1. If EXTERNAL is not allowed method that will not be advertised by the server and the client won't be able to authenticate using that mechanism. (It doesn't stop SSL authentication taking place, it just doesn't allow that to be used in lieu of an explicit SASL authentication.

2. None. (Other than those for SSL of course).

3. The identity the server uses if EXTERNAL is chosen is taken from the certificate by the server itself. I believe the issue is that if the application requires the authenticated username (e.g. for inclusion in messages it sends) that must be supplied through configuration of the connection as it can't be deduced from the certificate (this is not sent to the server for the purposes of authentication).

Ken, can you confirm point 3 above?
Comment 7 Ken Giusti 2013-05-01 16:05:48 EDT
I've spent some time trying this out on the python client.

It appears that the username is taken from the URL used to connect to the broker.  AND this username must match the CommonName entry in the client certificate.

For example, if I create a certificate for my client like this:

certutil -R -d ${SERVER_CERT_DIR} -s "CN=Test-Client,O=MyCo,ST=California,C=US" -o client.req -f ${CERT_PW_FILE} -z /bin/sh
certutil -C -d ${CA_CERT_DIR} -c "Test-CA" -i client.req -o client.crt -f ${CERT_PW_FILE} -m ${RANDOM}
certutil -A -d ${SERVER_CERT_DIR} -n "Test-Client" -i client.crt -t "Pu,,"

The CN is "Test-Client".  I must use "Test-Client" in the URL as the username. Example:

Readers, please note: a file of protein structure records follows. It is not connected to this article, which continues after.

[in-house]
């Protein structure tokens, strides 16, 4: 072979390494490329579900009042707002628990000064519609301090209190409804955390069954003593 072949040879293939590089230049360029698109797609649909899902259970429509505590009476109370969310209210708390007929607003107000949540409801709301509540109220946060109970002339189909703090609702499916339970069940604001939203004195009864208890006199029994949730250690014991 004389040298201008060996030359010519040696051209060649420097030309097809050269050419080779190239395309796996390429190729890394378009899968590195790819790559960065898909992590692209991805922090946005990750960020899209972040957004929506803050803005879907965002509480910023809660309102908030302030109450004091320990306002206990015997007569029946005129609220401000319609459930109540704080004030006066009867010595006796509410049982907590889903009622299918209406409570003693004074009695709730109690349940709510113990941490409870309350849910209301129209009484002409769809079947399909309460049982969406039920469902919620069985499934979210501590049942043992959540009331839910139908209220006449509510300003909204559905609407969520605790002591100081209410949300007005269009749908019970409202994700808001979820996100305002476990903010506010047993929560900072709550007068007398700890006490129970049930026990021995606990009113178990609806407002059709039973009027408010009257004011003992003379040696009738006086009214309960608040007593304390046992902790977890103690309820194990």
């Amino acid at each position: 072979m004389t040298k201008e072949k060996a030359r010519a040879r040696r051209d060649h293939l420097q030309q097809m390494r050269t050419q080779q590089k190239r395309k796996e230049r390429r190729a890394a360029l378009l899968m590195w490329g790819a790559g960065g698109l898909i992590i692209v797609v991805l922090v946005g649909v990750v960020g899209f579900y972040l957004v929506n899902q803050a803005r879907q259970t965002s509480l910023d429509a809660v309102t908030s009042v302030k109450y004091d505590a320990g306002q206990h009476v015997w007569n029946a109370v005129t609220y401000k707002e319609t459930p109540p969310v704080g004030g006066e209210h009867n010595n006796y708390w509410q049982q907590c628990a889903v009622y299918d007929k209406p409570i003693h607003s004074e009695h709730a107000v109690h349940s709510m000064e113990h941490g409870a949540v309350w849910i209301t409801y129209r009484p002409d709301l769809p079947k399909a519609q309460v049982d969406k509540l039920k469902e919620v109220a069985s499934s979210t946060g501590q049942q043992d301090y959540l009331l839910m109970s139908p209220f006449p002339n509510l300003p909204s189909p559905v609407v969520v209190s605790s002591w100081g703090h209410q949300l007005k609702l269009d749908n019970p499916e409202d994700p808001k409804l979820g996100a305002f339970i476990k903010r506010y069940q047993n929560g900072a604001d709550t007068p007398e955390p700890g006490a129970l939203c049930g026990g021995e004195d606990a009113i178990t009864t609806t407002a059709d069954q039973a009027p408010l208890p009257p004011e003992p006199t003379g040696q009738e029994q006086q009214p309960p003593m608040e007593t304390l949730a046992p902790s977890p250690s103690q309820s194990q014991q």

qpid-config -b amqps://Test-Client@t530.localdomain:54012 --ssl-certificate ./client_cert_key.pem  --sasl-mechanism EXTERNAL

(this name is then available to the python application via the Connection object's 'auth_name' member)

Trying to use a different name will fail:

qpid-config -b amqps://fleabag@t530.localdomain:54012 --ssl-certificate ./client_cert_key.pem  --sasl-mechanism EXTERNAL

Enter PEM pass phrase:password

Failed: ConnectionError: connection-forced: Authentication failed(320)


Does this make sense?
Comment 8 Gordon Sim 2013-05-01 16:24:40 EDT
What if you don't specify a username at all? Does it still fail?

So to expand/clarify the answer to question 3, the server will enforce the identity as it reads it from the certificate. The python client expects that identity to be set as the username in order for the auth_name member to be correct and it also appears to send that to the broker who then ensures it matches what was in the certificate or else fails the connection.
Comment 9 Ken Giusti 2013-05-02 08:35:06 EDT
Ah, good question - it -will- fail if no username is supplied in the URL:

[kgiusti@t530 SSL]$ qpid-config -b amqps://t530.localdomain:54012 --ssl-certificate ./client_cert_key.pem  --sasl-mechanism EXTERNAL